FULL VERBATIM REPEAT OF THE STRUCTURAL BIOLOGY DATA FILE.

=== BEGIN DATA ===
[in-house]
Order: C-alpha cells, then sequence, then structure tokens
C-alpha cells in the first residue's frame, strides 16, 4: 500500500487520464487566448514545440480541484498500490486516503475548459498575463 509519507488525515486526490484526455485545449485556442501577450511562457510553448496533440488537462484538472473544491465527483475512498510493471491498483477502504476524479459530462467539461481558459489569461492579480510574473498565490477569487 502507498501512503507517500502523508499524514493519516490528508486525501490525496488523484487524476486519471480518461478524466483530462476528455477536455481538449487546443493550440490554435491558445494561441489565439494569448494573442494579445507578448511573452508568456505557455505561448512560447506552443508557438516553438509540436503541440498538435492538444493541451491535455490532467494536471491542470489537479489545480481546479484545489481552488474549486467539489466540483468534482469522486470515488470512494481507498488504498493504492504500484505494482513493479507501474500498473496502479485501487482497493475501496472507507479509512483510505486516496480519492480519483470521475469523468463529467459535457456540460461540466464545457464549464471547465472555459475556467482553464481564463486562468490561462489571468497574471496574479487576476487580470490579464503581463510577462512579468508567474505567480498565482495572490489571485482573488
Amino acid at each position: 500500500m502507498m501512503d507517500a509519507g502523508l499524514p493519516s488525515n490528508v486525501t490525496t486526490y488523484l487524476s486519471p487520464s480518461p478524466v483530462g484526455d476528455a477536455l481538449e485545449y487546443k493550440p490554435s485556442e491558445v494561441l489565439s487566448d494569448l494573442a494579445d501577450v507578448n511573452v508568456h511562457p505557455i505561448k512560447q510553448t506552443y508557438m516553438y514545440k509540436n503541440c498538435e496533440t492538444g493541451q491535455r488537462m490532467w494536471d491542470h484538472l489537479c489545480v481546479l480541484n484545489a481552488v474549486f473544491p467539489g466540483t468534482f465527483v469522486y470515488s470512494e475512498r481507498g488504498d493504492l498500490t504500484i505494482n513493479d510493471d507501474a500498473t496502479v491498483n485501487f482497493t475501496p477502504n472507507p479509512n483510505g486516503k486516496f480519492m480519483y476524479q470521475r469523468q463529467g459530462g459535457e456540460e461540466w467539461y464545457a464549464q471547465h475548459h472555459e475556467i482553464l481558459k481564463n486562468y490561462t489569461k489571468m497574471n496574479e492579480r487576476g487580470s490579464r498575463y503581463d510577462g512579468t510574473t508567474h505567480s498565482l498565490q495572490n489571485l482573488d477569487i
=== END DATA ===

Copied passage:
[in-house]
Order: C-alpha cells, then sequence, then structure tokens
C-alpha cells in the first residue's frame, strides 16, 4: 500500500487520464487566448514545440480541484498500490486516503475548459498575463 509519507488525515486526490484526455485545449485556442501577450511562457510553448496533440488537462484538472473544491465527483475512498510493471491498483477502504476524479459530462467539461481558459489569461492579480510574473498565490477569487 502507498501512503507517500502523508499524514493519516490528508486525501490525496488523484487524476486519471480518461478524466483530462476528455477536455481538449487546443493550440490554435491558445494561441489565439494569448494573442494579445507578448511573452508568456505557455505561448512560447506552443508557438516553438509540436503541440498538435492538444493541451491535455490532467494536471491542470489537479489545480481546479484545489481552488474549486467539489466540483468534482469522486470515488470512494481507498488504498493504492504500484505494482513493479507501474500498473496502479485501487482497493475501496472507507479509512483510505486516496480519492480519483470521475469523468463529467459535457456540460461540466464545457464549464471547465472555459475556467482553464481564463486562468490561462489571468497574471496574479487576476487580470490579464503581463510577462512579468508567474505567480498565482495572490489571485482573488
Amino acid at each position: 500500500m502507498m501512503d507517500a509519507g502523508l499524514p493519516s488525515n490528508v486525501t490525496t486526490y488523484l487524476s486519471p487520464s480518461p478524466v483530462g484526455d476528455a477536455l481538449e485545449y487546443k493550440p490554435s485556442e491558445v494561441l489565439s487566448d494569448l494573442a494579445d501577450v507578448n511573452v508568456h511562457p505557455i505561448k512560447q510553448t506552443y508557438m516553438y514545440k509540436n503541440c498538435e496533440t492538444g493541451q491535455r488537462m490532467w494536471d491542470h484538472l489537479c489545480v481546479l480541484n484545489a481552488v474549486f473544491p467539489g466540483t468534482f465527483v469522486y470515488s470512494e475512498r481507498g488504498d493504492l498500490t504500484i505494482n513493479d510493471d507501474a500498473t496502479v491498483n485501487f482497493t475501496p477502504n472507507p479509512n483510505g486516503k486516496f480519492m480519483y476524479q470521475r469523468q463529467g459530462g459535457e456540460e461540466w467539461y464545457a464549464q471547465h475548459h472555459e475556467i482553464l481558459k481564463n486562468y490561462t489569461k489571468m497574471n496574479e492579480r487576476g487580470s490579464r498575463y503581463d510577462g512579468t510574473t508567474h505567480s498565482l498565490q495572490n489571485l482573488d477569487i